8

On Mars, Curiosity has a diffractometer so in principle it should be able to measure the Bragg diffraction that is used to detect quasicrystals. However, such analysis may not have been done yet.


2

For a single impact to accelerate the moon's rotation to once per 24 hours, the impactor would have to be much larger than a comet. Imagine suspending a stone ball with piano wire and trying to get it spinning by throwing tiny pebbles at it. Even if you cover everything with velcro so the pebbles don't just bounce off, you're going to need a sizeable rock to ...


2

I think the critical question is: Exactly how do you "spin up" the Moon? You can't apply force externally to an object in space without imparting both spin and linear motion, but, like spinning a basketball on your finger, the closer to imparting force tangent to the sphere surface, the closer you come. Or, you apply to equal and opposite forces ...


2

A change in the rotation of the moon, or even a change its mass, will have no effect on its orbital parameters. That said, how you would change these things probably would change its orbit in small ways. Colliding comets into it will impart a small force which would change its orbit by a tiny amount. The type of change will depend on the angle of the ...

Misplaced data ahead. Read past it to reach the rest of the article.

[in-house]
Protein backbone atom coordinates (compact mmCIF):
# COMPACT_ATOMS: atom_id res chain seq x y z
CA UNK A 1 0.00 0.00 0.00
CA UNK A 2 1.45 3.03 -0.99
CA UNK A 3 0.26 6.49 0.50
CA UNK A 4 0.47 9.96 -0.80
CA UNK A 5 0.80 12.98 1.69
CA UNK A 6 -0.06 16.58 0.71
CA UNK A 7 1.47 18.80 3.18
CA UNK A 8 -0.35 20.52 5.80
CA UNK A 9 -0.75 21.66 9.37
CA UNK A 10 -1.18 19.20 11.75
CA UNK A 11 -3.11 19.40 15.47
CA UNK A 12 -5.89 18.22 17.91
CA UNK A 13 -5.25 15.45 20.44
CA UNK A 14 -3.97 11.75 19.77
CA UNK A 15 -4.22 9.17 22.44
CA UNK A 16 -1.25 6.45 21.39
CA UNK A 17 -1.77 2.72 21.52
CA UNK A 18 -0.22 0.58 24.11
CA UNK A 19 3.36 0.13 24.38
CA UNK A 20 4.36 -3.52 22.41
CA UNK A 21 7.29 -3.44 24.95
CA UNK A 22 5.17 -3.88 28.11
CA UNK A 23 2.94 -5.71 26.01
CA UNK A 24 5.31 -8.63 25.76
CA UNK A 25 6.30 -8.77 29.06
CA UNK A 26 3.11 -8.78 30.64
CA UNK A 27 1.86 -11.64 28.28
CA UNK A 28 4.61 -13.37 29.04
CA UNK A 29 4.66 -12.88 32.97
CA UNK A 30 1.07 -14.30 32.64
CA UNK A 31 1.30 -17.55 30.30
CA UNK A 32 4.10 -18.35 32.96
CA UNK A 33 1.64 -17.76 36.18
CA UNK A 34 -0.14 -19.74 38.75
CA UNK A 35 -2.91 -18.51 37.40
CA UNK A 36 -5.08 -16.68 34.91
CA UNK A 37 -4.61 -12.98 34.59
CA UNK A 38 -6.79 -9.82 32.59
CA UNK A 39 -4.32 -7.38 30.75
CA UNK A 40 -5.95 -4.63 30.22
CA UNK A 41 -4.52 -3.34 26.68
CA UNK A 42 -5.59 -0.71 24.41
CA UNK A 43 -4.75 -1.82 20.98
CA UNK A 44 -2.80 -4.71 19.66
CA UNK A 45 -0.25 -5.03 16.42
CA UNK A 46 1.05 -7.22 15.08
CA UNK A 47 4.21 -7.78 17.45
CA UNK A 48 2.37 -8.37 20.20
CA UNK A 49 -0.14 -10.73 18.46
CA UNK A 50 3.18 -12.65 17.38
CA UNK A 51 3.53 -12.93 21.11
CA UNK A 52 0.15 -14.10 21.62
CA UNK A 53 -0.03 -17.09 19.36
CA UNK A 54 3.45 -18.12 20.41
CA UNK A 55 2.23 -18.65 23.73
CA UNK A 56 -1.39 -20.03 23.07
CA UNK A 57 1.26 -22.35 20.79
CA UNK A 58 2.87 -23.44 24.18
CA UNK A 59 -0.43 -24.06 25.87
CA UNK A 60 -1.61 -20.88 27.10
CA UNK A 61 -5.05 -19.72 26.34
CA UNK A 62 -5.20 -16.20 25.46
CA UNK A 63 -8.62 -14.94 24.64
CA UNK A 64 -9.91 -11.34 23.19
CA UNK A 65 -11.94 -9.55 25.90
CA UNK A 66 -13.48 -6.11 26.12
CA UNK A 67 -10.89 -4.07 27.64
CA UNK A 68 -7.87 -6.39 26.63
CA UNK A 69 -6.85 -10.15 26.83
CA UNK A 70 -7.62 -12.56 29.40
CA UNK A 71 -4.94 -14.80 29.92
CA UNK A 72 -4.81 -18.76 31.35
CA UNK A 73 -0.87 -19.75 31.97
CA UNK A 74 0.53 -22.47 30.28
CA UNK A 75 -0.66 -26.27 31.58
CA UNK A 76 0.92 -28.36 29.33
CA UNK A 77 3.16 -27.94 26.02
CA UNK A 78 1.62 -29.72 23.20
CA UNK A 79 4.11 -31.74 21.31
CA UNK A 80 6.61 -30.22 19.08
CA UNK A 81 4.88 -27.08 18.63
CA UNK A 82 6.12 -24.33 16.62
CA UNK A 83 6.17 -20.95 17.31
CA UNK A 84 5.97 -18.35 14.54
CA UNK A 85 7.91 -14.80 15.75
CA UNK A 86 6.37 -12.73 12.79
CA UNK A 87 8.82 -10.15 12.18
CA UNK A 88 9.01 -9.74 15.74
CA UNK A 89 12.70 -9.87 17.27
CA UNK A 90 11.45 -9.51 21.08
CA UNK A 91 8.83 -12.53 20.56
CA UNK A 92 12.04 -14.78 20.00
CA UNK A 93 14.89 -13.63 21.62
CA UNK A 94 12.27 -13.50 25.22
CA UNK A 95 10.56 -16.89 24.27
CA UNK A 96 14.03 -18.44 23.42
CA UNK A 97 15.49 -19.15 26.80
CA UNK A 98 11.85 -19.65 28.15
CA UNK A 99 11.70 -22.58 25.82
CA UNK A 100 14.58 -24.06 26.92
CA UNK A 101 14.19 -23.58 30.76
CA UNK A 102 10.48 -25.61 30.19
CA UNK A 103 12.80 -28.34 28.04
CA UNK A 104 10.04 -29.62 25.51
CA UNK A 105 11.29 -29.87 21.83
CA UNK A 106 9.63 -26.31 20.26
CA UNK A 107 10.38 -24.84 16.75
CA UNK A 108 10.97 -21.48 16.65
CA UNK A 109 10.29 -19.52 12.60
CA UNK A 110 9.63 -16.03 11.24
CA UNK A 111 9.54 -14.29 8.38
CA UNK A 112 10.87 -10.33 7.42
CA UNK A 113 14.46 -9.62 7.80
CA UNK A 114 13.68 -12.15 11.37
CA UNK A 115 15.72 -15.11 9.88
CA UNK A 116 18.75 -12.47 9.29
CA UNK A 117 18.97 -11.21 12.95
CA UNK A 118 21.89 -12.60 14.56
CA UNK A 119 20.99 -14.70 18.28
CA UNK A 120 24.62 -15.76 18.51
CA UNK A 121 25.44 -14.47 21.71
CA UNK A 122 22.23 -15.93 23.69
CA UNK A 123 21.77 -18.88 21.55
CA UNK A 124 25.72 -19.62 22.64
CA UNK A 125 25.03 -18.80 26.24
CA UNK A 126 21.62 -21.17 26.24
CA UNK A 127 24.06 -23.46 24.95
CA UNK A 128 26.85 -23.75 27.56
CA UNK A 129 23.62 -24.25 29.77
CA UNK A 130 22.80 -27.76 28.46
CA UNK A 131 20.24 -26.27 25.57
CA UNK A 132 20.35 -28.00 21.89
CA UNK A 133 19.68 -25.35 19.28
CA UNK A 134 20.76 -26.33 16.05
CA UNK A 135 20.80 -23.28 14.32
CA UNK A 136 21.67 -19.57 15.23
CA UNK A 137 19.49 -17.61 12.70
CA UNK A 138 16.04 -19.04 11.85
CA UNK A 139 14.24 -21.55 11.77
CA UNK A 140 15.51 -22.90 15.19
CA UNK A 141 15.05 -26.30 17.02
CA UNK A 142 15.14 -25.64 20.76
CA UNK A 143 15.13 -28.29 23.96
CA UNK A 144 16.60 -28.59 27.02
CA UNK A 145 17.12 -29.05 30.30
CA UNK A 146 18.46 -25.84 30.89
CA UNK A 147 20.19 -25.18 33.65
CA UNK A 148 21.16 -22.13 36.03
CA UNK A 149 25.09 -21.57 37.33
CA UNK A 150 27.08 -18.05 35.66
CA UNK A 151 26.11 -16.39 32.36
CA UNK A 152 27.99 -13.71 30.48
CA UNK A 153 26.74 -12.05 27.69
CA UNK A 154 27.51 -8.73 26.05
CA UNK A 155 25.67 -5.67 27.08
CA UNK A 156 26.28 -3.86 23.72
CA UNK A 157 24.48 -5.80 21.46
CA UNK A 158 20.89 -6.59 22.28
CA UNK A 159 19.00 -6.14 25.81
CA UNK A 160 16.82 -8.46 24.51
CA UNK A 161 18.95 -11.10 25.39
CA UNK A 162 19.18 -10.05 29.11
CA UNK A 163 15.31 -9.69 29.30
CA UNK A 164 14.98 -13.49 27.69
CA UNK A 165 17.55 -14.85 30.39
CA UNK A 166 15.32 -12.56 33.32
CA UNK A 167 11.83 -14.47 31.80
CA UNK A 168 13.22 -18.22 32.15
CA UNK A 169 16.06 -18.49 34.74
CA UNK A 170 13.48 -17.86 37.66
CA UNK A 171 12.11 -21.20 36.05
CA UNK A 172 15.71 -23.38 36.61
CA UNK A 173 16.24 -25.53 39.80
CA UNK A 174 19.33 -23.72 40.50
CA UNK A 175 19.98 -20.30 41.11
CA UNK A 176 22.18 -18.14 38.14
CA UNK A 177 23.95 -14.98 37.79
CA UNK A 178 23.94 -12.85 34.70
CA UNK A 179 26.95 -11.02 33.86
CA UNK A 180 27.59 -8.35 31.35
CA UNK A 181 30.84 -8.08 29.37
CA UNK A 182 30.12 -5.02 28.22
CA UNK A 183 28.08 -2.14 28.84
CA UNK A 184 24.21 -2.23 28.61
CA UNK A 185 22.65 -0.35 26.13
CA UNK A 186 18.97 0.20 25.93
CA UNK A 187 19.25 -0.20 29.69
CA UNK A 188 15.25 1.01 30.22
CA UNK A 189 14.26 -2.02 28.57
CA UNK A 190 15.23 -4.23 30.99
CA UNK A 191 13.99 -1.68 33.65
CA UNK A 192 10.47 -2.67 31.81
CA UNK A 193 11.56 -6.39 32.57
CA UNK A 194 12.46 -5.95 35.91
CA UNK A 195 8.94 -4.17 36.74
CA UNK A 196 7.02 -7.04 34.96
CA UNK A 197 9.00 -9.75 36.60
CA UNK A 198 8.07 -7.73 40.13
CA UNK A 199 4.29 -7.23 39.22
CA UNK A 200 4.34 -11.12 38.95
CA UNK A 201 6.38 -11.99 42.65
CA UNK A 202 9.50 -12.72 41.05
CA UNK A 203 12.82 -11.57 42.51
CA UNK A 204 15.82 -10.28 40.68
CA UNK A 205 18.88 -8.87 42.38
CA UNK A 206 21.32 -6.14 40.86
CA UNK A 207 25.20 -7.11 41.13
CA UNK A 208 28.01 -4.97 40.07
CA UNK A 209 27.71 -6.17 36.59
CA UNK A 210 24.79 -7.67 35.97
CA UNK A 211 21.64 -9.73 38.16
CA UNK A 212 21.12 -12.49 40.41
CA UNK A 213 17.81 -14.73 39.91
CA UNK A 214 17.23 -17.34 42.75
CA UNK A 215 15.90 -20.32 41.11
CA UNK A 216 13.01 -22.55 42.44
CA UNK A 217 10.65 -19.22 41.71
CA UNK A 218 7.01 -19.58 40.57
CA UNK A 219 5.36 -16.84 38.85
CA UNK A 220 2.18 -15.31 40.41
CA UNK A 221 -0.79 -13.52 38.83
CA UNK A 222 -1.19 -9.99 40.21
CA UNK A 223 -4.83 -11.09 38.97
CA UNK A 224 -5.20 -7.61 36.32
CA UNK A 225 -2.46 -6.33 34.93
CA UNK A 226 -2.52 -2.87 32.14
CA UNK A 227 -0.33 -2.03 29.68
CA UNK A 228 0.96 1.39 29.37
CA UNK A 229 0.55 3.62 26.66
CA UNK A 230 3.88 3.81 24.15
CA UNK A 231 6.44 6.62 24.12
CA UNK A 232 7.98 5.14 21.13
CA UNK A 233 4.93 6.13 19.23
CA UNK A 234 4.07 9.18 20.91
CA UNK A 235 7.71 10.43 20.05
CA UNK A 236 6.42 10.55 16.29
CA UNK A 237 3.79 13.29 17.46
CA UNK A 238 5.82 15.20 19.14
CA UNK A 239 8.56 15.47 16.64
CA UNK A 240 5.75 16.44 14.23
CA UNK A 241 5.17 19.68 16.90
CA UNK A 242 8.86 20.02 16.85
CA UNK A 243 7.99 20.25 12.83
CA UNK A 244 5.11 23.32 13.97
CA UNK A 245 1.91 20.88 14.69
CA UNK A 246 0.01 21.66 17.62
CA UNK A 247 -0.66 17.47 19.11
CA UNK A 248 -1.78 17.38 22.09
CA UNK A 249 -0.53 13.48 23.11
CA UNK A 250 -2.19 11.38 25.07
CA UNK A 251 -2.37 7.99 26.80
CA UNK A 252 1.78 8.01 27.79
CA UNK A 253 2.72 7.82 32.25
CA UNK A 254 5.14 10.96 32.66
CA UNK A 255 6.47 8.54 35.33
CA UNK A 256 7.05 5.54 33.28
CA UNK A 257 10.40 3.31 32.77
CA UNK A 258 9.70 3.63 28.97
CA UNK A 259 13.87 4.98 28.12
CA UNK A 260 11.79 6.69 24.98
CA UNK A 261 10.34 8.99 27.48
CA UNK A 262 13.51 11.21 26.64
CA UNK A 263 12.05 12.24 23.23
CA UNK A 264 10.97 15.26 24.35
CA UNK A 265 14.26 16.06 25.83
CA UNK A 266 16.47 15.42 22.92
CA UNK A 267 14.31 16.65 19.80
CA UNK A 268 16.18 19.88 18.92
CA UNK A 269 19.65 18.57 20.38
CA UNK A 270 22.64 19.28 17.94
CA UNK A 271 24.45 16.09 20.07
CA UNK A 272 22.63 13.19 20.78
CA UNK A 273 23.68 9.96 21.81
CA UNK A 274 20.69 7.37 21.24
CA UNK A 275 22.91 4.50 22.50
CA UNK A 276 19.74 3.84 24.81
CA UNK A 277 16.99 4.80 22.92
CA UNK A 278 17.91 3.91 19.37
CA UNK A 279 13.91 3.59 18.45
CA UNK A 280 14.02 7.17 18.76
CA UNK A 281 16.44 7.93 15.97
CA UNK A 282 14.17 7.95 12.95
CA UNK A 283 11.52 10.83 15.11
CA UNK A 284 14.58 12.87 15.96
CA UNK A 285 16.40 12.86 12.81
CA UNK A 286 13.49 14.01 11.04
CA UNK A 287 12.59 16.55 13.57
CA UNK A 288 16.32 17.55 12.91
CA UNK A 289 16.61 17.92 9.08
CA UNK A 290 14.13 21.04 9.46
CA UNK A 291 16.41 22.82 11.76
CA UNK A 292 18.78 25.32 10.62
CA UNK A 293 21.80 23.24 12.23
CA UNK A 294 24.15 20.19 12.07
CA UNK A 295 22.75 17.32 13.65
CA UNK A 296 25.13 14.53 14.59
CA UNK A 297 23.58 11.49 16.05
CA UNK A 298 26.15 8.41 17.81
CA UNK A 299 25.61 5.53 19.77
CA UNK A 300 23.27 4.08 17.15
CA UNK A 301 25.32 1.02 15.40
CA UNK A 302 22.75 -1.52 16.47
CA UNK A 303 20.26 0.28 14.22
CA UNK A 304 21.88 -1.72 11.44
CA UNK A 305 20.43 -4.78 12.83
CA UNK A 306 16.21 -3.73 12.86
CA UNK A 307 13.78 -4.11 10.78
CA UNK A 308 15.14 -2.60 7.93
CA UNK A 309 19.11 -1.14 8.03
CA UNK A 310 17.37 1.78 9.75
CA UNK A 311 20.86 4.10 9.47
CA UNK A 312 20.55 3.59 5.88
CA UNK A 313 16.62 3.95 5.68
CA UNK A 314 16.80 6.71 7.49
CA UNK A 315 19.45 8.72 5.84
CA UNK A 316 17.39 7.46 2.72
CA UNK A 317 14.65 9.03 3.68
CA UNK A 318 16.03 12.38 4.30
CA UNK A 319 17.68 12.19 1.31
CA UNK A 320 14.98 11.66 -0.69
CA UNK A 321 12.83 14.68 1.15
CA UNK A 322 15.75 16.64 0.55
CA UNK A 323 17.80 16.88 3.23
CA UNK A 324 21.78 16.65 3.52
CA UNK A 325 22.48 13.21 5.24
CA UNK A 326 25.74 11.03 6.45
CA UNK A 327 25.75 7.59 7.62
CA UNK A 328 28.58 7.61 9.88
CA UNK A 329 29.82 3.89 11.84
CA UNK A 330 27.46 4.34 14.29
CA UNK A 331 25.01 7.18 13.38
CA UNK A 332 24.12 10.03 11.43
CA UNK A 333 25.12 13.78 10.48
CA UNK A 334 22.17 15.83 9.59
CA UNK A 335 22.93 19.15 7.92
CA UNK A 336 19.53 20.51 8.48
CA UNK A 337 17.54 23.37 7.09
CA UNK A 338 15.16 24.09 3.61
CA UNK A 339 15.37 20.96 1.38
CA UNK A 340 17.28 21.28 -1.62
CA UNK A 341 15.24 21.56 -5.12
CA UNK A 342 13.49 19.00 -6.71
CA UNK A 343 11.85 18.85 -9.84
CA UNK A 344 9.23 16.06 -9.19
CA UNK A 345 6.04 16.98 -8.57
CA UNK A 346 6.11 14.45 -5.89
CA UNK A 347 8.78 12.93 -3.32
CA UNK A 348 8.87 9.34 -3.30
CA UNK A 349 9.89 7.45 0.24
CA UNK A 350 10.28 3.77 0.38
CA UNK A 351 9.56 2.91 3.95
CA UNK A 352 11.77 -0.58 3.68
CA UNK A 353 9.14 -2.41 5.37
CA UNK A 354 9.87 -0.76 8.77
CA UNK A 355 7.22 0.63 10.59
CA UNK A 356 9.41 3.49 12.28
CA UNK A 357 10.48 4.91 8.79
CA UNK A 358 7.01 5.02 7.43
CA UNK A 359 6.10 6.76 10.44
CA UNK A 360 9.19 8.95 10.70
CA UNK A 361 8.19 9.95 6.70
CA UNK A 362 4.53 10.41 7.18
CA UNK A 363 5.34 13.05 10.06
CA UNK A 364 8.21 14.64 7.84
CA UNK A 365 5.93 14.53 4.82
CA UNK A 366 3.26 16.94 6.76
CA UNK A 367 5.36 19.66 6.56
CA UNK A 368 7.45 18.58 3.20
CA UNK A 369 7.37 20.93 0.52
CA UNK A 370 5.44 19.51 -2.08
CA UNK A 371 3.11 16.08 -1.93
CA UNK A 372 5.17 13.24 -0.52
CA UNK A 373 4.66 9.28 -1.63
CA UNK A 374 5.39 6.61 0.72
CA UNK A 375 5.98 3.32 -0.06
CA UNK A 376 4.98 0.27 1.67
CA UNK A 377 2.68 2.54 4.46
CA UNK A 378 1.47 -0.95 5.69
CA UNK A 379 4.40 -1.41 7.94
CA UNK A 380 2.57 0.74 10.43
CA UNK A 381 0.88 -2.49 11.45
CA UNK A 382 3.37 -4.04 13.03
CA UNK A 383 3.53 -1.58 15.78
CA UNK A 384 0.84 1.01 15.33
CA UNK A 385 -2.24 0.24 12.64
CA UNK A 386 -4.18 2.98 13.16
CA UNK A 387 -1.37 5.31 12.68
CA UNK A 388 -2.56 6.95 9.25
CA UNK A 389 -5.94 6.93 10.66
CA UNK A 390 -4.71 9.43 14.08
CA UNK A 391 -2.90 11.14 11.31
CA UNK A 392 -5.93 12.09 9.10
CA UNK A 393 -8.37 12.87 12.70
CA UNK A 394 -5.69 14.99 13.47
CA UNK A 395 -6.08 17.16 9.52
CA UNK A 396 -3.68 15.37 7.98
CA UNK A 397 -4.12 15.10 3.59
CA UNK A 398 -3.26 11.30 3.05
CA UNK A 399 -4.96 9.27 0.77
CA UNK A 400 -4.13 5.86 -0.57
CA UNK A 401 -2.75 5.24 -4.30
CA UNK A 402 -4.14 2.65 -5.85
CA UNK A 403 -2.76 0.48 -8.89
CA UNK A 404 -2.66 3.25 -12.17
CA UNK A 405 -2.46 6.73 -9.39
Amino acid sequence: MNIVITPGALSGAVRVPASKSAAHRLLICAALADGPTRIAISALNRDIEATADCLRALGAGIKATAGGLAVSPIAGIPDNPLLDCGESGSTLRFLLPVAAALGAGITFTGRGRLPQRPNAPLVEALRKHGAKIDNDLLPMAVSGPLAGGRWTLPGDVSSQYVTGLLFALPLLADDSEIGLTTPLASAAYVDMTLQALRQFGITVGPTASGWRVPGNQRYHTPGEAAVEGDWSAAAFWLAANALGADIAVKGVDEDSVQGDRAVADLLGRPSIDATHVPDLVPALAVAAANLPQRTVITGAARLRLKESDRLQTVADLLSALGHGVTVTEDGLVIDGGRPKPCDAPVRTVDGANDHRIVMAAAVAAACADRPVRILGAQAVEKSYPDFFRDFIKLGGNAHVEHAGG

2

I tried to do the same using python: import numpy as np a = 1737400 x_g = -411141.107140 y_g = -411325.894877 x = x_g/np.sqrt( 1 + np.square(x_g/a) + np.square(y_g/a) ) y = y_g/np.sqrt( 1 + np.square(x_g/a) + np.square(y_g/a) ) z = a/np.sqrt( 1 + np.square(x_g/a) + np.square(y_g/a) ) print('(x, y, z) = ', (x, y, z)) x_s = 2*a*y/(a + z) y_s = 2*a*x/(...


1

To compliment Russell Borogrove's answer, a different LRO image with lighting more closely matching the ISRO image gets a ratio around 1.2 As a general rule doing any sort of measurement from space images is of limited use unless you know the details of angle the image was taken to the local vertical and if any spherical correction/distortion has already ...


1

I assume that by "crater" you mean the diameter of the crater on the right side, and by "distance" you mean the distance from the rim of the crater to the LM site. Given the complete reversal in lighting direction, which can distort the appearance of craters significantly, the compression artifacts in the second picture, and the crudeness ...


1

Reading the linked questions, answers, and references (thanks @uhoh), particularly R. Whitley and R. Martinez, 2015, Options for Staging Orbits in Cis-Lunar Space and this figure: Leads me to believe that getting to a NRHO is much like an 'Apollo-style' lunar transfer (i.e., in plane, Hohmann-ish transfer orbit). The only difference comes in targeting the ...


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